(Inspired by Sean Chandler)
In less than a week, Spider-Man No Way Home will debut exclusively in theatres and the internet is going absolutely nuts! They are hyping this film to the max, going wild with theories, and are giving Tobey Maguire and Andrew Garfield some annoyance! However as excited as I am to see these characters on the big screen, I actually see a few alarming red flags in regards to the trailers and what Tom Holland has revealed in interviews. Let me explain!
Before we go any further, I must inform that I’m not a hater! I love Spider-Man and have thoroughly enjoyed Tom Holland’s portrayal as this character. And to be honest, I do hope the film proves me wrong for all of my concerns. I would love that! However, at the moment as excited as I am at the prospect of seeing some familiar faces, I just see some concerning information from the second trailer and things revealed about the film’s production. So, let’s get started!
For this first topic, we must go back to August 2019. You have got to remember that Sony and Marvel broke up! Mom and dad weren’t getting along, moved into two different homes. In response, Tom talked with both of them and got mom to move back in at least long enough to get this movie made. Now, a rocky start doesn’t mean the film is doomed immediately. However, with everything else I’ve got to say, it becomes a much bigger concern in-line with everything else. Which leads me to my number two.
It’s been confirmed that Sony originally wanted to release this film in July of this year. This would’ve been a two-year gap from Far From Home, and there’s nothing inherently wrong with that. Far From Home came out two years after Homecoming and Spider-Man 2 came out two years after Spider-Man (2002). So it isn’t like it’s never been done to Spider-Man films, but when you do that, you have no margin if something goes wrong. You’re going to have to commit to get the project done no matter how much you must work with. And I don’t know about you, but that’s how I see this. Sony was focused on releasing new Spider-Man films every two years. This meant getting a new one in 2021, EVEN THOUGH, mommy and daddy broke up. They had the ambition to make this complex story of multiverse and bringing in characters from other universes with Doctor Strange in the mix. BUT, just a few months after Far From Home, Sony and Marvel ghosted each other! A month goes by, and they’re back together again and start to write a script. That is not enough time to make a script that’s tied to a grander mythology. That is one heck of a short time to make a film with this scale. Now, it got pushed back by six months thankfully, BUT THAT’S BECAUSE OF COVID! I haven’t even gotten to the fact that a global pandemic screwed up the film’s production. If Sony was lucky, this film would’ve been released half a year ago, despite the fact just two years ago Marvel and Sony weren’t interacting with each other. Now that’s what I would call a rushed production in which Sony was more focused on the perfect release date, rather than focus on the perfect screenplay. Trust me, I’ve got more to say about that screenplay soon.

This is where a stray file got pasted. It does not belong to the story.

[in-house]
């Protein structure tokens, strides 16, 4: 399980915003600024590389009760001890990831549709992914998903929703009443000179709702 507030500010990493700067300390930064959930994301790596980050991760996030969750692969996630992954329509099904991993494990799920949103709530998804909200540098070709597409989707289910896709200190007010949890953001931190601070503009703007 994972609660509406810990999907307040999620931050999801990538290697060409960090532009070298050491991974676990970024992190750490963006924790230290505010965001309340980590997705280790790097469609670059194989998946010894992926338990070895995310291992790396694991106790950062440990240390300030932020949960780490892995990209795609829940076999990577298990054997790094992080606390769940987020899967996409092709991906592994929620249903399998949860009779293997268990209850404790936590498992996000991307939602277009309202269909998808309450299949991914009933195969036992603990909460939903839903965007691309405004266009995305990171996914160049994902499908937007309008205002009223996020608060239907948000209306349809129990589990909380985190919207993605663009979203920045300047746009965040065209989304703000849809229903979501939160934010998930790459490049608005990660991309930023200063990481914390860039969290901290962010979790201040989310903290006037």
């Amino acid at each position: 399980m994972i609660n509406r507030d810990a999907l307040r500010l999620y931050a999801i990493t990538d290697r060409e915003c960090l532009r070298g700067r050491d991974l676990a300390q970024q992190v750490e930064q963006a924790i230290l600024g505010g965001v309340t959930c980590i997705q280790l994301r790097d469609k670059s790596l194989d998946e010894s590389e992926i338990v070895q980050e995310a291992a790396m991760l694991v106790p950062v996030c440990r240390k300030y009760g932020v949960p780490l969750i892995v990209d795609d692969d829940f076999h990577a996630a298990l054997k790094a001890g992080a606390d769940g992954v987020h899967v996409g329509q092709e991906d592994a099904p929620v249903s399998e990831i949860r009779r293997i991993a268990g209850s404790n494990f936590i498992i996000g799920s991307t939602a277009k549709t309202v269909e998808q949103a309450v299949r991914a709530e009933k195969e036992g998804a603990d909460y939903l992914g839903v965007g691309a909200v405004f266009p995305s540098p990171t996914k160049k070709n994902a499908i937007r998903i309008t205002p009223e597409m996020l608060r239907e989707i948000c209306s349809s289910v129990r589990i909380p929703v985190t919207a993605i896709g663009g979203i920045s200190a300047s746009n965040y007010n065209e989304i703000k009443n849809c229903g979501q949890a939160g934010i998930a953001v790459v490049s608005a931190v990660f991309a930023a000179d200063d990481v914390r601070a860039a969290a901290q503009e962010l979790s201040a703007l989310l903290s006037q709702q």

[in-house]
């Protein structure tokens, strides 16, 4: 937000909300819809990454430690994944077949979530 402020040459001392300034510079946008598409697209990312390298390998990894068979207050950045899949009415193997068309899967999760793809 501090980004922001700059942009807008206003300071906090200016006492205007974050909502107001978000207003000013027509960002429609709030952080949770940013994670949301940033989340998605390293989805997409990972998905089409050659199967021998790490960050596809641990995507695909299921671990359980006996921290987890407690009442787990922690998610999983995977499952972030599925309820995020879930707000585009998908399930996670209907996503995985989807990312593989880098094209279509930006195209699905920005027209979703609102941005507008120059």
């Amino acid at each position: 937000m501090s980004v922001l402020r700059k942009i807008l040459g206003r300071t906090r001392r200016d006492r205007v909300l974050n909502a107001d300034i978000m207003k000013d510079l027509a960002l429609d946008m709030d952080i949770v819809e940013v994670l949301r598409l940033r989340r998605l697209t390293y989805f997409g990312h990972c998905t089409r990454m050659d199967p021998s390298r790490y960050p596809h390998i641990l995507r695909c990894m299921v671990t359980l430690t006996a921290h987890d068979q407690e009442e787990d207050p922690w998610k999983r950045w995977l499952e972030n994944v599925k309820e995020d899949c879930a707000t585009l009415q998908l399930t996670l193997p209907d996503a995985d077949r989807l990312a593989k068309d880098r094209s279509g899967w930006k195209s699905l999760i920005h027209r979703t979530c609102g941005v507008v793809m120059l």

Fan Service over Story
Let’s face it. All of the things the fans are chattering about, all of the discussions on the casting choices and everything else revolves around which old characters/actors are going to show up and when are we going to see them. Everything the fans are going nuts about ties back to the prospect of seeing faces that are outside of the MCU. Less than 1% are excited for the plot. And I’m not going to be a dirty hypocrite! When I first saw Alfred Molina show up in the first trailer as Doc Oct, my head exploded. Even the person writing this is mostly hyped because of the return for Alfred Molina and possibly Willem Dafoe returning as Green Goblin!
When the second trailer dropped, I was talking to some friends on some sketchy things. And I got answers like, “What are you concerned about? This movie’s going to awesome! It’s got Doctor Octopus, possibly other Spider-Man, maybe even some more”. Here’s the thing, having a bunch of familiar faces showing up doesn’t make a film awesome. It just doesn’t. It’s fun and I’ll probably go insane for the fan service, but that’s just fan service.